Chris Nolan, Manager, Advisory Services, BSR
The recent announcement by U.S. Secretary of State Hillary Clinton to further ease economic sanctions in Myanmar typifies the way political and economic reforms sweeping Myanmar are creating once unthinkable opportunities for business—from oil, gas, mining, and manufacturing to travel and tourism, agriculture, and financial services. As business considers investing in this long-isolated nation, it must realize that it has a direct role in whether Myanmar is the next Asian tiger or another resource-rich failing state exploited for its natural resource wealth and cheap labor.
The social and political risks are numerous. These include underdeveloped financial, legal, and regulatory institutions, as well as the continued predominance of the military (politically and economically), weak rule of law, lack of an independent judiciary, a poor human and labor rights record, and endemic corruption (losing out only to Somalia and North Korea for top honors). In addition, human rights abuses committed by the military against some minority ethnic groups reportedly continue. Many advocacy groups believe the West, including the U.S., is moving too quickly to suspend and remove economic sanctions. The U.S. Campaign for Burma, a US-based advocacy organization, warns that no laws exist to prevent investments from harming local communities.
Stakeholders speaking recently to BSR see daunting challenges, as well as vast opportunities awaiting companies in Myanmar. Despite limited educational opportunities in recent years, the Burmese people value education and are eager to learn; they are open to new ideas and have the aptitude many businesses are seeking. The government is also making good faith efforts to reform, such as introducing a new foreign investment law in May 2012. The legal system, however, is in “absolute shambles,” according to David Scott Mathieson, senior researcher on Burma at Human Rights Watch. “It’s been used for years as a tool of the state, and to protect vested interests.”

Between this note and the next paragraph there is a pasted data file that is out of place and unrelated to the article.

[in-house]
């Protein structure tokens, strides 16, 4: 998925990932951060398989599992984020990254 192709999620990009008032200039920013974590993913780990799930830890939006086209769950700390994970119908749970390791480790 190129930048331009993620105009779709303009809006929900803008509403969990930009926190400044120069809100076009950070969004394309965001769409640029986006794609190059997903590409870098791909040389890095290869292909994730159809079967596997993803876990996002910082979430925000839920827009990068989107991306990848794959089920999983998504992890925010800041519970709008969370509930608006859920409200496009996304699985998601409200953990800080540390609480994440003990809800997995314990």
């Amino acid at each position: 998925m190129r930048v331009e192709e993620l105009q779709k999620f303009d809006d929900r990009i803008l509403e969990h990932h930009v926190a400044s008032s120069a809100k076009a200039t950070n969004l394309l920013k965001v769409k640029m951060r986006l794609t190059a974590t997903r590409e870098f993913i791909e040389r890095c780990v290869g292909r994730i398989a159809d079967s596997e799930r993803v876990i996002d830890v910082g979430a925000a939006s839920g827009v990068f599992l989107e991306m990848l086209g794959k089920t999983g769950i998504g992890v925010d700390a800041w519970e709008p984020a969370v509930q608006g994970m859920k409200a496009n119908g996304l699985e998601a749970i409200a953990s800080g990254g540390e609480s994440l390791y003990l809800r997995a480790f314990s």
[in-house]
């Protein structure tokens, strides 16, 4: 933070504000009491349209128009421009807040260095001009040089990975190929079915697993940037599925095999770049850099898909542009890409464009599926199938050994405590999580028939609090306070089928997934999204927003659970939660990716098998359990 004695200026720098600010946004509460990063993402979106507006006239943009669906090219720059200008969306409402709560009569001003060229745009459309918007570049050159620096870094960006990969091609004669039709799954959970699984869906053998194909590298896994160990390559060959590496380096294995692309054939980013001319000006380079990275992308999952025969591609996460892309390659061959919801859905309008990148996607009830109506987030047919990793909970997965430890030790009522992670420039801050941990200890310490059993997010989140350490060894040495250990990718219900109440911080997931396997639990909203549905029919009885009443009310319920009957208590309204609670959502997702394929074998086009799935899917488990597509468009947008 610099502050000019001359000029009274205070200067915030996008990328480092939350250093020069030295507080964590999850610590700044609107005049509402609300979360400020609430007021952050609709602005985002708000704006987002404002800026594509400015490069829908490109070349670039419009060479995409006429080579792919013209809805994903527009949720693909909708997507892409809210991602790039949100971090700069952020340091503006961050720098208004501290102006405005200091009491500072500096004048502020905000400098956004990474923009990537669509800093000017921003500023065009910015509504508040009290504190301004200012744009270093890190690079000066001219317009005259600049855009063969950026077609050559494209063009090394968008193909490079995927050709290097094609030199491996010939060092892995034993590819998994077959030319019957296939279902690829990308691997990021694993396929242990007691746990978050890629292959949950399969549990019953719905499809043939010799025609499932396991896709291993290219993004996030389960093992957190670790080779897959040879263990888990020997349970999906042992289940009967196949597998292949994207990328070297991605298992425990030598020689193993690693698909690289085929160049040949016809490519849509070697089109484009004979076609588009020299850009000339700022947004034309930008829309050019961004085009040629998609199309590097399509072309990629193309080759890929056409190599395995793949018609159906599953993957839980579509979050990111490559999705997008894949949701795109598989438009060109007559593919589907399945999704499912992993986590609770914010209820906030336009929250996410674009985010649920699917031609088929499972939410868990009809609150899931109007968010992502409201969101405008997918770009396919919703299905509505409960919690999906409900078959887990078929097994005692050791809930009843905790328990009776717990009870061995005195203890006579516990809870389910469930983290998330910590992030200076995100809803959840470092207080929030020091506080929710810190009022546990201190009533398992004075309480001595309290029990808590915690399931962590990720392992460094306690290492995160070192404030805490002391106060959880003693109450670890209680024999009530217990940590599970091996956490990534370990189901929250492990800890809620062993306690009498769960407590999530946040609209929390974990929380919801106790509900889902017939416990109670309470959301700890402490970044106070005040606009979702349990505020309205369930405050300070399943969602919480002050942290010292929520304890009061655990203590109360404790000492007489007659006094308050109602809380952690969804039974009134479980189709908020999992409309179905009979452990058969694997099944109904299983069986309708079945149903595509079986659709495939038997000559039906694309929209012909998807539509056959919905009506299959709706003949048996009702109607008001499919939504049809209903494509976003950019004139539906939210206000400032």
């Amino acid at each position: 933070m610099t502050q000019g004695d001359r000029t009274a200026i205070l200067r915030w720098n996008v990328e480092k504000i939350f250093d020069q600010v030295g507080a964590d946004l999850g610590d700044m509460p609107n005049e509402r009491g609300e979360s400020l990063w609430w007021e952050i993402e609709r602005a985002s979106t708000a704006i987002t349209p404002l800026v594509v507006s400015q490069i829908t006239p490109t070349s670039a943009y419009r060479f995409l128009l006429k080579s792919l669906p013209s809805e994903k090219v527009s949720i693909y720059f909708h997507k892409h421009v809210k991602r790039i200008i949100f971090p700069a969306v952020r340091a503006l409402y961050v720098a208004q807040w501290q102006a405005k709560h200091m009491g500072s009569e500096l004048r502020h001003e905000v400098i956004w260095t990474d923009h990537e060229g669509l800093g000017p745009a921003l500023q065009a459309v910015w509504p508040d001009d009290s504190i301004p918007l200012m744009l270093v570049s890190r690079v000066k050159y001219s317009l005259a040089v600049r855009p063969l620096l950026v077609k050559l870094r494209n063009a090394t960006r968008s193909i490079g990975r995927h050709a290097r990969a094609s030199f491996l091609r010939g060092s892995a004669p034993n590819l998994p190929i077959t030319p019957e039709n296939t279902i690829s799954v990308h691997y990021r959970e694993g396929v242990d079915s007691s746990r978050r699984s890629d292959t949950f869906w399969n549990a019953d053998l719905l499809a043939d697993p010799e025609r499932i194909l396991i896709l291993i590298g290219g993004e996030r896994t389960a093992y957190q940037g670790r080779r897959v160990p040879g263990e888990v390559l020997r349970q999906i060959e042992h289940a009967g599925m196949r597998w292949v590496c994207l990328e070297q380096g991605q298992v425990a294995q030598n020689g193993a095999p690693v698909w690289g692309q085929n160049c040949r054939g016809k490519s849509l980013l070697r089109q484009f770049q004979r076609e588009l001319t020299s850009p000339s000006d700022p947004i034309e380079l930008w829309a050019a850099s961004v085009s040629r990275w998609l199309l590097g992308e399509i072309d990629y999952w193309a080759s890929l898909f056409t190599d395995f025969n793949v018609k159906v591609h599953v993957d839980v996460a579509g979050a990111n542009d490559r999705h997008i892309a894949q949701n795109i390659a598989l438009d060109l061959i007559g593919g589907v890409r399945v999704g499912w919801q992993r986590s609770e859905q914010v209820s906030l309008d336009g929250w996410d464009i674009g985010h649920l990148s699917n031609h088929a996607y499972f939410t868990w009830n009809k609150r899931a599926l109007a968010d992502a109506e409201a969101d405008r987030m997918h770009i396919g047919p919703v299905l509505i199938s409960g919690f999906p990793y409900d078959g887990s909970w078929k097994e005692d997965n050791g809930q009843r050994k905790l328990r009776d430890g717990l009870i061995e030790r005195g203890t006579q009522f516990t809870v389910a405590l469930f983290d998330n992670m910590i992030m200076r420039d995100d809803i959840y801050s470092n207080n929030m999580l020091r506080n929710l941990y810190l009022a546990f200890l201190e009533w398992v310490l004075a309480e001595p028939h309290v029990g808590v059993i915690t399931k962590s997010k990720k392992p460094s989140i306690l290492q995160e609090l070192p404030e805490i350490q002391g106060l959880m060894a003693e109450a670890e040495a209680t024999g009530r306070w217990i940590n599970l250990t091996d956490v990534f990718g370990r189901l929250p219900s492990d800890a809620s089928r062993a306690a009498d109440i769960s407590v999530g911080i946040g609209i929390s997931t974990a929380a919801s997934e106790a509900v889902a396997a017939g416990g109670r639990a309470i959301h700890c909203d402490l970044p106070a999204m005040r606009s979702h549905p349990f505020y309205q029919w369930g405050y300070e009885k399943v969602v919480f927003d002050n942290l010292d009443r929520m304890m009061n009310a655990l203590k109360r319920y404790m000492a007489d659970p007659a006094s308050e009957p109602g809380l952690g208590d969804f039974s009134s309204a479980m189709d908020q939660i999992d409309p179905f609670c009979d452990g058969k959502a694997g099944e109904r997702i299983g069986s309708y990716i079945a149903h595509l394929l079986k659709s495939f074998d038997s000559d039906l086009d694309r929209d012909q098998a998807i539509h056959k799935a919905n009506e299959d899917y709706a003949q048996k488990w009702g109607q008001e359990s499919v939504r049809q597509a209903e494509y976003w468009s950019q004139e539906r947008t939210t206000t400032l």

With Aung San Suu Kyi and the democratic opposition National League for Democracy elected to Parliament, expectations are high and rising. The role that business can play in a transitional society like Myanmar has never been so important or so highly anticipated. Business can start with sectors critical for the country’s development. For example, the power and energy sector can invest in sorely needed upgrades to the country’s power grid and help the government develop a national energy policy. The financial services and information and communication technologies (ICT) industries can help support small business development through improved access to affordable communications and financial services. Significant investment is also needed to help the national agriculture sector begin to modernize, which is central to any rural development efforts.
Business conduct will no doubt be an important factor in the country’s development trajectory. Business should start as it means to continue. Companies should establish and make public responsible investment criteria that guides whether and how an investment is made. As business considers investing in Myanmar, the risks and opportunities must be carefully weighed. As Aung San Suu Kyi said before the World Economic Forum this past Friday, "A little bit of healthy skepticism I think is in order." Business needs to take a medium- to long-term view on investments and ensure social and environmental impacts, both positive and negative, are identified and responsibly managed. In the absence of strong rule of law and an independent judiciary, and with the newness of the post-sanctions environment, business deciding to invest in Myanmar should adhere to relevant international standards and guidelines such as OECD 2011 Guidelines for Multinational Enterprises, 2012 IFC Performance Standards, UN Guiding Principles on Business and Human Rights, and the Extractives Industry Transparency Initiative.
Until the regulatory system catches up and issues like endemic corruption are brought under control, companies have a responsibility to use international standards to help ensure that the boom doesn’t spell doom for the country’s prospects. The costs of such due diligence in terms of money and time won’t be insignificant, but the stakes for Myanmar are too high—next Asian tiger or resource-rich failing state?